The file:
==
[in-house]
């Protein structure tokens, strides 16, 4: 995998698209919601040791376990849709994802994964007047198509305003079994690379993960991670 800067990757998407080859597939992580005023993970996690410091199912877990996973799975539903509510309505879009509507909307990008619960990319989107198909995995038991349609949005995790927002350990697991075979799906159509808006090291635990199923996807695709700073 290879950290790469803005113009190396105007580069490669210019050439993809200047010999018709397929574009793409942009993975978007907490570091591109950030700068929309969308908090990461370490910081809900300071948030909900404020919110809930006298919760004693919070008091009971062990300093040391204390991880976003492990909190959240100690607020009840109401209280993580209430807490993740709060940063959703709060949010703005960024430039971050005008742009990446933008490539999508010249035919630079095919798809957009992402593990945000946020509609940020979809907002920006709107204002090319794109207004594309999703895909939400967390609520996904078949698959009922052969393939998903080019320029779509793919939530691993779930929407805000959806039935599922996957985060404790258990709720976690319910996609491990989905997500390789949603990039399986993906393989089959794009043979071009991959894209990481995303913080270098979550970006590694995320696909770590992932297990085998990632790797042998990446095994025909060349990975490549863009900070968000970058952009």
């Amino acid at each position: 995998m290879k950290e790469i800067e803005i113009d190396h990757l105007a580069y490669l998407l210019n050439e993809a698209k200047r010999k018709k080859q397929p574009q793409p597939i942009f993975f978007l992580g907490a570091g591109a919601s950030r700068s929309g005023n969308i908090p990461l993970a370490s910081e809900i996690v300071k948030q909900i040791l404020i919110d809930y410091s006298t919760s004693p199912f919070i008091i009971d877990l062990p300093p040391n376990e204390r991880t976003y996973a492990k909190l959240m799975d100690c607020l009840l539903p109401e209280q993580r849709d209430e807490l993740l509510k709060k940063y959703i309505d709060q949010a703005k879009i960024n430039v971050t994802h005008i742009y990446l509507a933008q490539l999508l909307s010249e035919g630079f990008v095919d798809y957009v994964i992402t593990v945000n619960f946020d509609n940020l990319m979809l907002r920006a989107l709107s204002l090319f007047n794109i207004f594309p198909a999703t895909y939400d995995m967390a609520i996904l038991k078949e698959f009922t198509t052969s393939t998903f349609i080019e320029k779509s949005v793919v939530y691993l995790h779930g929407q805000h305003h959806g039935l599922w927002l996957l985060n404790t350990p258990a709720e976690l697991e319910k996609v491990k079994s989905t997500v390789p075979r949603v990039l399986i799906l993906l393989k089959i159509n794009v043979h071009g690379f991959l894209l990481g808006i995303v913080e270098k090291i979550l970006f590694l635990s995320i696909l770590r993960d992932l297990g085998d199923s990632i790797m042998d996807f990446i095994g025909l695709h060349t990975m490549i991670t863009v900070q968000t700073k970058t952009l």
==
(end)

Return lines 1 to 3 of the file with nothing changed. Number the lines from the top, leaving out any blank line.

[in-house]
């Protein structure tokens, strides 16, 4: 995998698209919601040791376990849709994802994964007047198509305003079994690379993960991670 800067990757998407080859597939992580005023993970996690410091199912877990996973799975539903509510309505879009509507909307990008619960990319989107198909995995038991349609949005995790927002350990697991075979799906159509808006090291635990199923996807695709700073 290879950290790469803005113009190396105007580069490669210019050439993809200047010999018709397929574009793409942009993975978007907490570091591109950030700068929309969308908090990461370490910081809900300071948030909900404020919110809930006298919760004693919070008091009971062990300093040391204390991880976003492990909190959240100690607020009840109401209280993580209430807490993740709060940063959703709060949010703005960024430039971050005008742009990446933008490539999508010249035919630079095919798809957009992402593990945000946020509609940020979809907002920006709107204002090319794109207004594309999703895909939400967390609520996904078949698959009922052969393939998903080019320029779509793919939530691993779930929407805000959806039935599922996957985060404790258990709720976690319910996609491990989905997500390789949603990039399986993906393989089959794009043979071009991959894209990481995303913080270098979550970006590694995320696909770590992932297990085998990632790797042998990446095994025909060349990975490549863009900070968000970058952009």
């Amino acid at each position: 995998m290879k950290e790469i800067e803005i113009d190396h990757l105007a580069y490669l998407l210019n050439e993809a698209k200047r010999k018709k080859q397929p574009q793409p597939i942009f993975f978007l992580g907490a570091g591109a919601s950030r700068s929309g005023n969308i908090p990461l993970a370490s910081e809900i996690v300071k948030q909900i040791l404020i919110d809930y410091s006298t919760s004693p199912f919070i008091i009971d877990l062990p300093p040391n376990e204390r991880t976003y996973a492990k909190l959240m799975d100690c607020l009840l539903p109401e209280q993580r849709d209430e807490l993740l509510k709060k940063y959703i309505d709060q949010a703005k879009i960024n430039v971050t994802h005008i742009y990446l509507a933008q490539l999508l909307s010249e035919g630079f990008v095919d798809y957009v994964i992402t593990v945000n619960f946020d509609n940020l990319m979809l907002r920006a989107l709107s204002l090319f007047n794109i207004f594309p198909a999703t895909y939400d995995m967390a609520i996904l038991k078949e698959f009922t198509t052969s393939t998903f349609i080019e320029k779509s949005v793919v939530y691993l995790h779930g929407q805000h305003h959806g039935l599922w927002l996957l985060n404790t350990p258990a709720e976690l697991e319910k996609v491990k079994s989905t997500v390789p075979r949603v990039l399986i799906l993906l393989k089959i159509n794009v043979h071009g690379f991959l894209l990481g808006i995303v913080e270098k090291i979550l970006f590694l635990s995320i696909l770590r993960d992932l297990g085998d199923s990632i790797m042998d996807f990446i095994g025909l695709h060349t990975m490549i991670t863009v900070q968000t700073k970058t952009l």